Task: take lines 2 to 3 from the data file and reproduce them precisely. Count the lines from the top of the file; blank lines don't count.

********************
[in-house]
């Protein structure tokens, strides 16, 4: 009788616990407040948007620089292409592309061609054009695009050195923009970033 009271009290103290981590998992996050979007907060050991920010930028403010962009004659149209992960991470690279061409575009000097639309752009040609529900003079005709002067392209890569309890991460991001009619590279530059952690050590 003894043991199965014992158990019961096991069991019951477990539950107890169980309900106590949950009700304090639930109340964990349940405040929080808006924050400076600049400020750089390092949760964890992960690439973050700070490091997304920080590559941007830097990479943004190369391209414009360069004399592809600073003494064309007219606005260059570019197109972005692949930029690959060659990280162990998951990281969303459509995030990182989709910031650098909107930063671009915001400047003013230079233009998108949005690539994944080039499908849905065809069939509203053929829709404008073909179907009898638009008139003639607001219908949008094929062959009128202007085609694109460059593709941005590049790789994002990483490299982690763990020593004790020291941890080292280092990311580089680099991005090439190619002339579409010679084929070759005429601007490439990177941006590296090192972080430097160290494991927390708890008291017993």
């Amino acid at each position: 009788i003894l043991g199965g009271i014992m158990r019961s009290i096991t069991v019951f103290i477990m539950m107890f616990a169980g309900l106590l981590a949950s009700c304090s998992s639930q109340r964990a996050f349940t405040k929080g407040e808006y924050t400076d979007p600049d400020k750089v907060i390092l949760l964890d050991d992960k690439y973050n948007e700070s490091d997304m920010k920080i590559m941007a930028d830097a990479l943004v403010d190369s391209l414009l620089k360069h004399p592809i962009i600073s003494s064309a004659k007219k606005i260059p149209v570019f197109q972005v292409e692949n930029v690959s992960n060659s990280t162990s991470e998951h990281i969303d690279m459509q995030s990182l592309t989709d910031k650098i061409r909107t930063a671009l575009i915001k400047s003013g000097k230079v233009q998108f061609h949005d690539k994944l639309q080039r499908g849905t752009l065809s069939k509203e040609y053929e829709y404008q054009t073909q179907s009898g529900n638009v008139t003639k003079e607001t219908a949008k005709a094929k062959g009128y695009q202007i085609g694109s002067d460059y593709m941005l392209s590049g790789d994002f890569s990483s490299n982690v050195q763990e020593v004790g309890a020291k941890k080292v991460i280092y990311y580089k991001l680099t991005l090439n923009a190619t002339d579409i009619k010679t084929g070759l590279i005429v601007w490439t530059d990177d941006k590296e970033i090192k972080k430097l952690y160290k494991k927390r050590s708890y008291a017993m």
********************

């Protein structure tokens, strides 16, 4: 009788616990407040948007620089292409592309061609054009695009050195923009970033 009271009290103290981590998992996050979007907060050991920010930028403010962009004659149209992960991470690279061409575009000097639309752009040609529900003079005709002067392209890569309890991460991001009619590279530059952690050590 003894043991199965014992158990019961096991069991019951477990539950107890169980309900106590949950009700304090639930109340964990349940405040929080808006924050400076600049400020750089390092949760964890992960690439973050700070490091997304920080590559941007830097990479943004190369391209414009360069004399592809600073003494064309007219606005260059570019197109972005692949930029690959060659990280162990998951990281969303459509995030990182989709910031650098909107930063671009915001400047003013230079233009998108949005690539994944080039499908849905065809069939509203053929829709404008073909179907009898638009008139003639607001219908949008094929062959009128202007085609694109460059593709941005590049790789994002990483490299982690763990020593004790020291941890080292280092990311580089680099991005090439190619002339579409010679084929070759005429601007490439990177941006590296090192972080430097160290494991927390708890008291017993």
């Amino acid at each position: 009788i003894l043991g199965g009271i014992m158990r019961s009290i096991t069991v019951f103290i477990m539950m107890f616990a169980g309900l106590l981590a949950s009700c304090s998992s639930q109340r964990a996050f349940t405040k929080g407040e808006y924050t400076d979007p600049d400020k750089v907060i390092l949760l964890d050991d992960k690439y973050n948007e700070s490091d997304m920010k920080i590559m941007a930028d830097a990479l943004v403010d190369s391209l414009l620089k360069h004399p592809i962009i600073s003494s064309a004659k007219k606005i260059p149209v570019f197109q972005v292409e692949n930029v690959s992960n060659s990280t162990s991470e998951h990281i969303d690279m459509q995030s990182l592309t989709d910031k650098i061409r909107t930063a671009l575009i915001k400047s003013g000097k230079v233009q998108f061609h949005d690539k994944l639309q080039r499908g849905t752009l065809s069939k509203e040609y053929e829709y404008q054009t073909q179907s009898g529900n638009v008139t003639k003079e607001t219908a949008k005709a094929k062959g009128y695009q202007i085609g694109s002067d460059y593709m941005l392209s590049g790789d994002f890569s990483s490299n982690v050195q763990e020593v004790g309890a020291k941890k080292v991460i280092y990311y580089k991001l680099t991005l090439n923009a190619t002339d579409i009619k010679t084929g070759l590279i005429v601007w490439t530059d990177d941006k590296e970033i090192k972080k430097l952690y160290k494991k927390r050590s708890y008291a017993m």